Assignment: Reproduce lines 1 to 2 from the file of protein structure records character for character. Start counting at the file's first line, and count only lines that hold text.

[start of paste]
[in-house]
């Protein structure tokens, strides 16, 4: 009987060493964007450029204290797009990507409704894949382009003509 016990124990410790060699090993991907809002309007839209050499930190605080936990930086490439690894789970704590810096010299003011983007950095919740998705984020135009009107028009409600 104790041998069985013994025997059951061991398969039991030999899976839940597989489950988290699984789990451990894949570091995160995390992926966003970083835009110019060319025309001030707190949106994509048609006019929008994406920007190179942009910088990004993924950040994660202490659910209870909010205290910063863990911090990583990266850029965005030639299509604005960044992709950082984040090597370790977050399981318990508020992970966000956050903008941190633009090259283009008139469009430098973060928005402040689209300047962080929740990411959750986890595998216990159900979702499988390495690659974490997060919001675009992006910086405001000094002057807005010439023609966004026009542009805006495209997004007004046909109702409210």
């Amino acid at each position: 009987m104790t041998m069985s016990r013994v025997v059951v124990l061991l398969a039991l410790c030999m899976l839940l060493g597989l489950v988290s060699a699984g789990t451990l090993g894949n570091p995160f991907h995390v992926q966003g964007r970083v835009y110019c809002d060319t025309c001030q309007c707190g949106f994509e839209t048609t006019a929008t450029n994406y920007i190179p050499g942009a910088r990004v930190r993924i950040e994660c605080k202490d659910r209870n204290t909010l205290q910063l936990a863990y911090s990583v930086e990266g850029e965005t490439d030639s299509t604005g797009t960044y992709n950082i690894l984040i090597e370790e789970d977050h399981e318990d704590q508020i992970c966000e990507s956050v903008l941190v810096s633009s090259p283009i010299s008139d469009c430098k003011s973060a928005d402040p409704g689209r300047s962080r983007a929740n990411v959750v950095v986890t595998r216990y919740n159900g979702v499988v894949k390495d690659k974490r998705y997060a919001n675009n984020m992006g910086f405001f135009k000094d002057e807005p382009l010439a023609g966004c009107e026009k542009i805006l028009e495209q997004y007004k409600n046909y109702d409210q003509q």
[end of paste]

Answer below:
[in-house]
């Protein structure tokens, strides 16, 4: 009987060493964007450029204290797009990507409704894949382009003509 016990124990410790060699090993991907809002309007839209050499930190605080936990930086490439690894789970704590810096010299003011983007950095919740998705984020135009009107028009409600 104790041998069985013994025997059951061991398969039991030999899976839940597989489950988290699984789990451990894949570091995160995390992926966003970083835009110019060319025309001030707190949106994509048609006019929008994406920007190179942009910088990004993924950040994660202490659910209870909010205290910063863990911090990583990266850029965005030639299509604005960044992709950082984040090597370790977050399981318990508020992970966000956050903008941190633009090259283009008139469009430098973060928005402040689209300047962080929740990411959750986890595998216990159900979702499988390495690659974490997060919001675009992006910086405001000094002057807005010439023609966004026009542009805006495209997004007004046909109702409210």